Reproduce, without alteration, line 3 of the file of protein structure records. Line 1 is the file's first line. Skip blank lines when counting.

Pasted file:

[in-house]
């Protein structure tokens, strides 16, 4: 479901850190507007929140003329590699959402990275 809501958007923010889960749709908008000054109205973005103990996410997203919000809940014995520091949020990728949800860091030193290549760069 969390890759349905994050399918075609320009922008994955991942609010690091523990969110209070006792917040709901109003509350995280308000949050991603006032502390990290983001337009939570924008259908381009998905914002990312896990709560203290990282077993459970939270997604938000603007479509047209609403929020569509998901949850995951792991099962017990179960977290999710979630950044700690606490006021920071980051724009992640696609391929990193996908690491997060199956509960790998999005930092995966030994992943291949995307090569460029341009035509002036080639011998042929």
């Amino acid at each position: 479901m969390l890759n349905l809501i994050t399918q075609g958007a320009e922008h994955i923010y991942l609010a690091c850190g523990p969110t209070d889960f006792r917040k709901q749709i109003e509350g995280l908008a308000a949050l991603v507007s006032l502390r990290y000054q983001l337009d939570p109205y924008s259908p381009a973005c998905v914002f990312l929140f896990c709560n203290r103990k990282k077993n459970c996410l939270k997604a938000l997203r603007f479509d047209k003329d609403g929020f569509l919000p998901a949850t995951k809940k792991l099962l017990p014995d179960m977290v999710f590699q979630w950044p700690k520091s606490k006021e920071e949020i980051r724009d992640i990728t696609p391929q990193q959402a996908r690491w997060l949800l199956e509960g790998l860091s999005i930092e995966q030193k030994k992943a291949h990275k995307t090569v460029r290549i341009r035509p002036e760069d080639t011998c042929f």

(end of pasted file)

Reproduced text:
């Amino acid at each position: 479901m969390l890759n349905l809501i994050t399918q075609g958007a320009e922008h994955i923010y991942l609010a690091c850190g523990p969110t209070d889960f006792r917040k709901q749709i109003e509350g995280l908008a308000a949050l991603v507007s006032l502390r990290y000054q983001l337009d939570p109205y924008s259908p381009a973005c998905v914002f990312l929140f896990c709560n203290r103990k990282k077993n459970c996410l939270k997604a938000l997203r603007f479509d047209k003329d609403g929020f569509l919000p998901a949850t995951k809940k792991l099962l017990p014995d179960m977290v999710f590699q979630w950044p700690k520091s606490k006021e920071e949020i980051r724009d992640i990728t696609p391929q990193q959402a996908r690491w997060l949800l199956e509960g790998l860091s999005i930092e995966q030193k030994k992943a291949h990275k995307t090569v460029r290549i341009r035509p002036e760069d080639t011998c042929f």